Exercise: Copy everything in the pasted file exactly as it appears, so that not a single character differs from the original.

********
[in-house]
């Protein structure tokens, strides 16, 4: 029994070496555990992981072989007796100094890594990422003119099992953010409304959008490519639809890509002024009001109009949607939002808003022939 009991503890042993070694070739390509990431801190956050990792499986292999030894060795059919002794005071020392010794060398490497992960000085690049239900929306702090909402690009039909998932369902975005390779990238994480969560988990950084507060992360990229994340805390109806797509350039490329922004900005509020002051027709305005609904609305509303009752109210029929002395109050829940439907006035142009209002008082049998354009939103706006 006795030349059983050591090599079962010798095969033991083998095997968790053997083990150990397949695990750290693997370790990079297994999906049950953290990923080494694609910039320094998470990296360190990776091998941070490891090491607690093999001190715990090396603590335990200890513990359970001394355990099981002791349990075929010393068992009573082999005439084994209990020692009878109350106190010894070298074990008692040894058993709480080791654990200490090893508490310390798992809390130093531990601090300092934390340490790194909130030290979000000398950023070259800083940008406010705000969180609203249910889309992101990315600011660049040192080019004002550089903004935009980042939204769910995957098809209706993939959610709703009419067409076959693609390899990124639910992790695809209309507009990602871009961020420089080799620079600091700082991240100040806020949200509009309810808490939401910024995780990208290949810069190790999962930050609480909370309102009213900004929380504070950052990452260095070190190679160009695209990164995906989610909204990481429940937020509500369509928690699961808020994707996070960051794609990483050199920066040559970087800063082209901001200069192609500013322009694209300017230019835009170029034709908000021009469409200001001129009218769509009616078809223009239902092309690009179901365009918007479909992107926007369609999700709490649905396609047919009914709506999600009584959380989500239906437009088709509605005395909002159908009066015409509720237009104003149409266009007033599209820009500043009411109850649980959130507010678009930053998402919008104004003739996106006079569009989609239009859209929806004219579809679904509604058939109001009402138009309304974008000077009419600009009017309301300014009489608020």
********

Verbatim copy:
[in-house]
């Protein structure tokens, strides 16, 4: 029994070496555990992981072989007796100094890594990422003119099992953010409304959008490519639809890509002024009001109009949607939002808003022939 009991503890042993070694070739390509990431801190956050990792499986292999030894060795059919002794005071020392010794060398490497992960000085690049239900929306702090909402690009039909998932369902975005390779990238994480969560988990950084507060992360990229994340805390109806797509350039490329922004900005509020002051027709305005609904609305509303009752109210029929002395109050829940439907006035142009209002008082049998354009939103706006 006795030349059983050591090599079962010798095969033991083998095997968790053997083990150990397949695990750290693997370790990079297994999906049950953290990923080494694609910039320094998470990296360190990776091998941070490891090491607690093999001190715990090396603590335990200890513990359970001394355990099981002791349990075929010393068992009573082999005439084994209990020692009878109350106190010894070298074990008692040894058993709480080791654990200490090893508490310390798992809390130093531990601090300092934390340490790194909130030290979000000398950023070259800083940008406010705000969180609203249910889309992101990315600011660049040192080019004002550089903004935009980042939204769910995957098809209706993939959610709703009419067409076959693609390899990124639910992790695809209309507009990602871009961020420089080799620079600091700082991240100040806020949200509009309810808490939401910024995780990208290949810069190790999962930050609480909370309102009213900004929380504070950052990452260095070190190679160009695209990164995906989610909204990481429940937020509500369509928690699961808020994707996070960051794609990483050199920066040559970087800063082209901001200069192609500013322009694209300017230019835009170029034709908000021009469409200001001129009218769509009616078809223009239902092309690009179901365009918007479909992107926007369609999700709490649905396609047919009914709506999600009584959380989500239906437009088709509605005395909002159908009066015409509720237009104003149409266009007033599209820009500043009411109850649980959130507010678009930053998402919008104004003739996106006079569009989609239009859209929806004219579809679904509604058939109001009402138009309304974008000077009419600009009017309301300014009489608020």